Another driver of runaway pay is benchmarking. As Sir Vince said, it is mathematically impossible for every executive to be in the top quartile yet this is an pillar of executive pay benchmarking. However, a reworked approach to benchmarking could have an influence if it was focused on a series of measures which help identify the long-term purpose and ethos of companies.

As the Green Paper notes, businesses in all sectors operating in the UK with a turnover of £36m have to disclose what they are doing to prevent modern slavery in their own business and supply chains. This year employers with more than 250 employees will have to report on gender pay and large companies will have to report on prompt payment practices.

So why stop there? Should we not be thinking more systematically about what we expect of business? Could we construct a set of concrete standards that companies can adhere to, perhaps adapted to their sector and linked to the size of business. These standards could encompass pay, voice, diversity, governance, transparency, training and where appropriate core sector practices. A company trading as a PLC – would have specific requirements on governance and duties to shareholders in comparison with a privately held firm. Yet we could also seek to establish commonality with a baseline for all business types that it would need to be meet or be reported against. These common standards would provide a baseline for behaviour which could apply to diverse forms of businesses even when the diversity is increasing.

In Sweden standards are seen as necessary and part of economic growth, and as a recent Government report outlines: “Corporate social responsibility (CSR) is a self-evident part of a modern industrial policy. In line with this, the Swedish Government has drawn up a more ambitious CSR policy…[and outlines the expectations for businesses on]…human rights,  decent working conditions,  environmental considerations and anti-corruption efforts, as well as gender equality, diversity, business ethics and taxation.”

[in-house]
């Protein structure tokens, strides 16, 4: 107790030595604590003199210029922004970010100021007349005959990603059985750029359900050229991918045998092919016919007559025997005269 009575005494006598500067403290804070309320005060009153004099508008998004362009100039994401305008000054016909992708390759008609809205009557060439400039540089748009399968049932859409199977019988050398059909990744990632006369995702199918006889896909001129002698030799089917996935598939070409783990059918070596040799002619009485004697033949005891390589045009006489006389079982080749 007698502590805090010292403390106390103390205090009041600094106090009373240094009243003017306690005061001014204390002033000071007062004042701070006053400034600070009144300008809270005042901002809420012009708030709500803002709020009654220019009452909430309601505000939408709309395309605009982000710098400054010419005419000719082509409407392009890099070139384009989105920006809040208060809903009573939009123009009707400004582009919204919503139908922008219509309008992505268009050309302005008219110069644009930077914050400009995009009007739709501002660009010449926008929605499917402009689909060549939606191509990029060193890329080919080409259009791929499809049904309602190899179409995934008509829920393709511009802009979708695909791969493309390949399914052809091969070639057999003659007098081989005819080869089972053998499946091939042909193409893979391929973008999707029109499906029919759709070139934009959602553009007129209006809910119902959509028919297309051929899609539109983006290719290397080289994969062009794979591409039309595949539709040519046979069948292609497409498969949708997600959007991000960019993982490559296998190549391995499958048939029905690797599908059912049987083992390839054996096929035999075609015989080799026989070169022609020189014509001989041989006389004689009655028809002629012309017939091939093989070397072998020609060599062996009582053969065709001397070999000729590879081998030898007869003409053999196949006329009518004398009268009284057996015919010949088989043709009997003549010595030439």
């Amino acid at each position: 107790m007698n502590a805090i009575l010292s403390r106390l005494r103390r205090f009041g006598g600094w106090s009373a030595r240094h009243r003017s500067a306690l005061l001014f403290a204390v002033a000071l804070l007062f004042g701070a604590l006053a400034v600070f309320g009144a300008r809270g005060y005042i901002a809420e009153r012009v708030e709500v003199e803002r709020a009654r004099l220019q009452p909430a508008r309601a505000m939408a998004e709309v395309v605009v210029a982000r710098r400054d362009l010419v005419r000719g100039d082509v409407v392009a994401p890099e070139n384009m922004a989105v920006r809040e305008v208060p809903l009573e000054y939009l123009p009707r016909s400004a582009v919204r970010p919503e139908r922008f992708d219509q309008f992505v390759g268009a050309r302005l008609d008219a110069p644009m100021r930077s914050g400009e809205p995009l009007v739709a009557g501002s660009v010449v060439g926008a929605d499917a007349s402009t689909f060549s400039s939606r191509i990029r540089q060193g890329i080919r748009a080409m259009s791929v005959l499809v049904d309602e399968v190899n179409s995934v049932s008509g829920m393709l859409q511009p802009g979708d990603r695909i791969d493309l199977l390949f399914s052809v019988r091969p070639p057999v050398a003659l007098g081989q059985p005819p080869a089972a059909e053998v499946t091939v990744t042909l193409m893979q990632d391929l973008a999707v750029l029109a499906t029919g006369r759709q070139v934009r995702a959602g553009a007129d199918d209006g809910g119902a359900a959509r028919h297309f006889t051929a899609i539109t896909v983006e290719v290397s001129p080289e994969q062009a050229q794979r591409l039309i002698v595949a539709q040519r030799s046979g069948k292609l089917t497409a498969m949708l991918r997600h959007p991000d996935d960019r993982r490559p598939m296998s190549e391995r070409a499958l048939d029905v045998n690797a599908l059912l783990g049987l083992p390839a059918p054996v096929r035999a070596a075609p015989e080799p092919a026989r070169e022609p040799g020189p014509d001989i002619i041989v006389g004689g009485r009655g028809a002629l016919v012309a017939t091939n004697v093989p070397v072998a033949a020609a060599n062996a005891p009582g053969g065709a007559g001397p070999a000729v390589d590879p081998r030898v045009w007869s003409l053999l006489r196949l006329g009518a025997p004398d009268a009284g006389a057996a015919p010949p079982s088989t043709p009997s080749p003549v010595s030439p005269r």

New models like B-Corps and social enterprises are speaking to different ways of embedding purpose with different governance.  As the Government has identified, with PLCs diminishing in number, the code is less influential, and with more private businesses including PLCs going private, there is a need to look much more broadly. This includes recognising that failures have happened not just in the PLC model but in private companies (BHS) and with co-operatives (Co-op Bank).

Equally, the huge (tech) founder companies are creating models challenging existing corporate governance norms, such as withholding shareholder voting rights as the FT has highlighted recently. A clash could be coming if these companies seek a listing in the UK. This will need resolution but common standards, if they win widespread acceptance and prove their effectiveness could help convince others of their benefits within and beyond the businesses themselves.